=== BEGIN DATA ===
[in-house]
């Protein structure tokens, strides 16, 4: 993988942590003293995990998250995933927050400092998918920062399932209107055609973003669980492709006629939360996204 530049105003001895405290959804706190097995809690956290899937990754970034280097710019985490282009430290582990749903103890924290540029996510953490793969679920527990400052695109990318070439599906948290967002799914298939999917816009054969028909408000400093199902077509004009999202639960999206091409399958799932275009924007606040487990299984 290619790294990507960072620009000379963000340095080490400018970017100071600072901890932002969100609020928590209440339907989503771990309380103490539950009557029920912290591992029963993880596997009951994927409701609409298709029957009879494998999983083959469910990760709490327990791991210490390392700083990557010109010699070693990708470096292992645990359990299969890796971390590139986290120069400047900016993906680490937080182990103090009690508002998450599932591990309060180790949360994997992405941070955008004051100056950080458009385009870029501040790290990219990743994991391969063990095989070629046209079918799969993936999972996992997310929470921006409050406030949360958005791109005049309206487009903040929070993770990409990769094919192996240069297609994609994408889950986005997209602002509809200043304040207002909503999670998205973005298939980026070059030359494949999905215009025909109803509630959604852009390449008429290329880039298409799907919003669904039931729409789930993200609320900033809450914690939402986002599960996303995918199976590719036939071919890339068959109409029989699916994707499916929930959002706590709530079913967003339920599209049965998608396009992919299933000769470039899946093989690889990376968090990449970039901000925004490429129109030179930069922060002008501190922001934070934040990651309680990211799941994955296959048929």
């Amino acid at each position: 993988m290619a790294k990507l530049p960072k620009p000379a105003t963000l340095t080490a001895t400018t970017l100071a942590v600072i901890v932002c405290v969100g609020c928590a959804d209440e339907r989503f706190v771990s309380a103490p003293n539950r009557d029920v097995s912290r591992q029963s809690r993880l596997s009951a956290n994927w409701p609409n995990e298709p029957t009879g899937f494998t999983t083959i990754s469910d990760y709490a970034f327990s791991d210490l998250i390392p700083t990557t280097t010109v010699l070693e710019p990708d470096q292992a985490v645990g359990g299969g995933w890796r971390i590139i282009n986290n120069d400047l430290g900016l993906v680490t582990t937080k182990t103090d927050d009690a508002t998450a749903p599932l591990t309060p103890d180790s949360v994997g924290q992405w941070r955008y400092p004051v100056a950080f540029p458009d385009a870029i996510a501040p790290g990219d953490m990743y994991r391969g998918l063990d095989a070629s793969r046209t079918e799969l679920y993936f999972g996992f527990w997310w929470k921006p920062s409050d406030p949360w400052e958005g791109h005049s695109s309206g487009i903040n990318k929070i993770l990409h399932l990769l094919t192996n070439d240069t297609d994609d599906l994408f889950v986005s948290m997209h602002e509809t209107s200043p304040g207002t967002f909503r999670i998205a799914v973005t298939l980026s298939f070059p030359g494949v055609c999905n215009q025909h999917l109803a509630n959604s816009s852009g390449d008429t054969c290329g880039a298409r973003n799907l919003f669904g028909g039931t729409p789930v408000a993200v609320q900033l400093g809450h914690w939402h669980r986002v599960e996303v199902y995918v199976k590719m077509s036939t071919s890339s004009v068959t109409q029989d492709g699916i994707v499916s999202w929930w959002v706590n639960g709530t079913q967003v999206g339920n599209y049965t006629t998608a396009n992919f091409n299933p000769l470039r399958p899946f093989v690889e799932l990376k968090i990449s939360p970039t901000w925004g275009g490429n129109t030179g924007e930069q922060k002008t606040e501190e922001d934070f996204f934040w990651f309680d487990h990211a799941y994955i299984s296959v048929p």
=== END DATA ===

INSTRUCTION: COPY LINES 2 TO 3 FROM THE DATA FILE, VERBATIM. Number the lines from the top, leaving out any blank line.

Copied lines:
């Protein structure tokens, strides 16, 4: 993988942590003293995990998250995933927050400092998918920062399932209107055609973003669980492709006629939360996204 530049105003001895405290959804706190097995809690956290899937990754970034280097710019985490282009430290582990749903103890924290540029996510953490793969679920527990400052695109990318070439599906948290967002799914298939999917816009054969028909408000400093199902077509004009999202639960999206091409399958799932275009924007606040487990299984 290619790294990507960072620009000379963000340095080490400018970017100071600072901890932002969100609020928590209440339907989503771990309380103490539950009557029920912290591992029963993880596997009951994927409701609409298709029957009879494998999983083959469910990760709490327990791991210490390392700083990557010109010699070693990708470096292992645990359990299969890796971390590139986290120069400047900016993906680490937080182990103090009690508002998450599932591990309060180790949360994997992405941070955008004051100056950080458009385009870029501040790290990219990743994991391969063990095989070629046209079918799969993936999972996992997310929470921006409050406030949360958005791109005049309206487009903040929070993770990409990769094919192996240069297609994609994408889950986005997209602002509809200043304040207002909503999670998205973005298939980026070059030359494949999905215009025909109803509630959604852009390449008429290329880039298409799907919003669904039931729409789930993200609320900033809450914690939402986002599960996303995918199976590719036939071919890339068959109409029989699916994707499916929930959002706590709530079913967003339920599209049965998608396009992919299933000769470039899946093989690889990376968090990449970039901000925004490429129109030179930069922060002008501190922001934070934040990651309680990211799941994955296959048929």
């Amino acid at each position: 993988m290619a790294k990507l530049p960072k620009p000379a105003t963000l340095t080490a001895t400018t970017l100071a942590v600072i901890v932002c405290v969100g609020c928590a959804d209440e339907r989503f706190v771990s309380a103490p003293n539950r009557d029920v097995s912290r591992q029963s809690r993880l596997s009951a956290n994927w409701p609409n995990e298709p029957t009879g899937f494998t999983t083959i990754s469910d990760y709490a970034f327990s791991d210490l998250i390392p700083t990557t280097t010109v010699l070693e710019p990708d470096q292992a985490v645990g359990g299969g995933w890796r971390i590139i282009n986290n120069d400047l430290g900016l993906v680490t582990t937080k182990t103090d927050d009690a508002t998450a749903p599932l591990t309060p103890d180790s949360v994997g924290q992405w941070r955008y400092p004051v100056a950080f540029p458009d385009a870029i996510a501040p790290g990219d953490m990743y994991r391969g998918l063990d095989a070629s793969r046209t079918e799969l679920y993936f999972g996992f527990w997310w929470k921006p920062s409050d406030p949360w400052e958005g791109h005049s695109s309206g487009i903040n990318k929070i993770l990409h399932l990769l094919t192996n070439d240069t297609d994609d599906l994408f889950v986005s948290m997209h602002e509809t209107s200043p304040g207002t967002f909503r999670i998205a799914v973005t298939l980026s298939f070059p030359g494949v055609c999905n215009q025909h999917l109803a509630n959604s816009s852009g390449d008429t054969c290329g880039a298409r973003n799907l919003f669904g028909g039931t729409p789930v408000a993200v609320q900033l400093g809450h914690w939402h669980r986002v599960e996303v199902y995918v199976k590719m077509s036939t071919s890339s004009v068959t109409q029989d492709g699916i994707v499916s999202w929930w959002v706590n639960g709530t079913q967003v999206g339920n599209y049965t006629t998608a396009n992919f091409n299933p000769l470039r399958p899946f093989v690889e799932l990376k968090i990449s939360p970039t901000w925004g275009g490429n129109t030179g924007e930069q922060k002008t606040e501190e922001d934070f996204f934040w990651f309680d487990h990211a799941y994955i299984s296959v048929p």